I've also met many ex-cons that learned how to program and about network security while in prison and were trying to exploit systems when they are released. They wanted my assistance. I've even had offers from the police to do things they weren't allowed to do. All I can say is, I'm glad I never got tied up in any of that, because the ones I know that did aren't in good places today.

0

Share this post


Link to post
Share on other sites

I had something interesting happen to me a long time ago.

I once had a visit from someone from security at a phone service provider who said he'd been "watching me" and I thought "Yeah right". Then he tried to commit extortion saying he could use my good skills to his advantage and if I didn't comply "something bad would happen to me". Then I informed him I had recorded the visit and it meant his extortion attempt was also recorded, so he backed off, left and never bugged me again.

Point of me posting this? It goes to show there are nuts around but it doesn't have to be "the mob".

This only happened once, btw.

0

Share this post


Link to post
Share on other sites

I was approached by what I perceived to be organized criminals twice. Once it happened in college where I majored in electronics and was showing off a couple of hacks and the second time when I was harassing people who were spamming me. The second time I was given a URL and was told I could make 10 cents for every computer that I would provide them access to. Both offers seemed pretty credible, but I'm a hacker and not a criminal. I passed on both offers.

lemmee try this again...spent a half hour the other day typing out a post, and near the end the damned left ctrl key on my kb got stuck and the sentence which would have been my last became a string of commands that lost the text of my post into the binary void forevermore....to summarize:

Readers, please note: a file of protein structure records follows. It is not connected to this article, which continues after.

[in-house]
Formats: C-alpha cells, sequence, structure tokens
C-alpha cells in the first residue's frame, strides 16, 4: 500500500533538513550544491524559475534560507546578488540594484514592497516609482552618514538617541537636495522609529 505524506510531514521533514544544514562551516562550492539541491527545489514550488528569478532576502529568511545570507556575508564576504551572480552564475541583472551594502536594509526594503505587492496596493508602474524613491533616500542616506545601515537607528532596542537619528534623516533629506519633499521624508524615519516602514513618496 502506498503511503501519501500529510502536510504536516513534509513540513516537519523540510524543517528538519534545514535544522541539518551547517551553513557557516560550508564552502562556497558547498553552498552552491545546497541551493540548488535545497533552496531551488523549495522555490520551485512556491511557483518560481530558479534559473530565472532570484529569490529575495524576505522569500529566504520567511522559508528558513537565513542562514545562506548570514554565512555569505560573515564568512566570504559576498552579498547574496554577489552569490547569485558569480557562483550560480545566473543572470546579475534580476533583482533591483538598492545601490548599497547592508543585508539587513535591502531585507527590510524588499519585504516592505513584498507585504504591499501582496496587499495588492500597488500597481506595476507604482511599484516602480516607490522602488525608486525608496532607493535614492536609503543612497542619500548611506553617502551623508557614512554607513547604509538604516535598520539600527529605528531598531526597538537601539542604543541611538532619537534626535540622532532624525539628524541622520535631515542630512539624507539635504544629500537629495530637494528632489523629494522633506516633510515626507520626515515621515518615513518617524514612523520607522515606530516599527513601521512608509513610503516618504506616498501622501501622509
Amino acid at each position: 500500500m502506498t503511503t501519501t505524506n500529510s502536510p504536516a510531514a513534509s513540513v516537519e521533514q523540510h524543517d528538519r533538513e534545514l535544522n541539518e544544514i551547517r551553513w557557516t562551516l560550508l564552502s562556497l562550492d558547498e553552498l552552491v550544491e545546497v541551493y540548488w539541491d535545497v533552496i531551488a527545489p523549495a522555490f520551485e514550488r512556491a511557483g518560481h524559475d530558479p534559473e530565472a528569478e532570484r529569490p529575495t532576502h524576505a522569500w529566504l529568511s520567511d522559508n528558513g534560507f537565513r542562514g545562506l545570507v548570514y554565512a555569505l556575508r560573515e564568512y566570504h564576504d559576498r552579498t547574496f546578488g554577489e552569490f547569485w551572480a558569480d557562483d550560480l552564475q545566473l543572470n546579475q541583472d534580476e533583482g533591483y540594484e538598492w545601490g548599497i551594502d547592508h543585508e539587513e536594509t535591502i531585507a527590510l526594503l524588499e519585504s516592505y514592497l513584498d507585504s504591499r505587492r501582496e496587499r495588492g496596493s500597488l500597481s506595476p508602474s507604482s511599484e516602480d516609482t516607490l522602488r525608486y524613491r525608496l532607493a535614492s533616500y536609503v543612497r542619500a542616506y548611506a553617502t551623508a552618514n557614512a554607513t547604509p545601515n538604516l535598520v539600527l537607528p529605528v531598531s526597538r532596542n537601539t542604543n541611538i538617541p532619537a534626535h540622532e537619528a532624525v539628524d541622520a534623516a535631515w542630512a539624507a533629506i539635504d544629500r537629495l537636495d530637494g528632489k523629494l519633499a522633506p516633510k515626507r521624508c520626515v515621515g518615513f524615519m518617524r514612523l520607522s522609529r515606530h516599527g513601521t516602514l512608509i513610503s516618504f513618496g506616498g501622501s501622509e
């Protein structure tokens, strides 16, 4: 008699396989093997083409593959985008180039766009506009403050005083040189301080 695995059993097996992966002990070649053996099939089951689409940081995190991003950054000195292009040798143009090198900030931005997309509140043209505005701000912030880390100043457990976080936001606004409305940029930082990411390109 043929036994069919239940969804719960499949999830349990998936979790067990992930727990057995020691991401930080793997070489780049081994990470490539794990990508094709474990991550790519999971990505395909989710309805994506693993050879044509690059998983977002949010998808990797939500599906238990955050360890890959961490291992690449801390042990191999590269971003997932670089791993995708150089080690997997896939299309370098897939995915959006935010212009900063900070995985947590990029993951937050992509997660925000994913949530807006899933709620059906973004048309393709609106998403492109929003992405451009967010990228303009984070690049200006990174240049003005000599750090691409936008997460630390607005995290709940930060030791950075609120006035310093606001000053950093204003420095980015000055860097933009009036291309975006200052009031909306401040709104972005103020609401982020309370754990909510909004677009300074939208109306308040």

I was referred a job once by a female I know, and the initial work was pretty smooth and simple...I reloaded WinXP from the OEM restore CD on a Dell laptop which had apparently been purchased overseas - Korea, I believe...the middle-aged Armenian gentleman said that a relative of his purchased a number of them and shipped them to him here in the US, apparently he was able to save himself a few hundred bucks on the deal, whatever's clever, it's kind of irrelevant anwyayz. It was the second service call I did for him when he called me back a couple of weeks later that made it's mark on my memory.

He asked me to come out to his home in a semi-rural area 10-20mins north of town to help him with a few minor problems - a printer which wouldn't print, a broadband connection that was working fine for the hardwired clients but nada for the wireless nodes, and some sort of a problem he was having installing some software on one of his laptops. He didn't flinch at the $$ I quoted him just to come and check things out, and I needed the money that week so whatever, yeah?

Get to his place and he insists that we drink a beer or two first while we wait for his cousin to arrive with the laptop and software which were giving him issues, and since there are few things I enjoy more than being paid to drink free beer, no problem with me. While we sit out on his front lawn, I figured I would save myself some time by digging out the details that most users breeze over the first two or three times that they talk to you about a problem - I assume this is a universal experience -...is the printer in question connected to the machine that is trying to print directly, or across the LAN, have all physical connections been checked, were the drivers installed before installing the hardware, and so on...I manage to catch a few details that I figure will speed things along, and am ready to get at it by the time his cousin arrives. They exchange a few remarks in their native tongue while I finish my second corona, and we head into the house.

I go for the printing problem first, as I'm pretty sure I know what needs to be done from our conversation out front, and a quick download of some drivers from the manufacturers website gets things moving along. I comment on what a top-end printer he's got - about a $6-8K (retail) wide carriage dye-sublimation - you could print a full size, full color, knock-your-socks off poster for your door with this bad boy, the 6 "crayons" that it uses for inks cost at least $300-$400 per color for each of the 6 colors (cyan, magenta, yellow, black, teal, fuscia/hot pink)...he grins, agreeing that it is probably overkill, but what the hell, he was deducting the entire cost anyway. No biggie. On to the broadband, about as simple as it gets - i pull the power to the wireless router, wait a few seconds, then plug it back in, reboot the clients, done.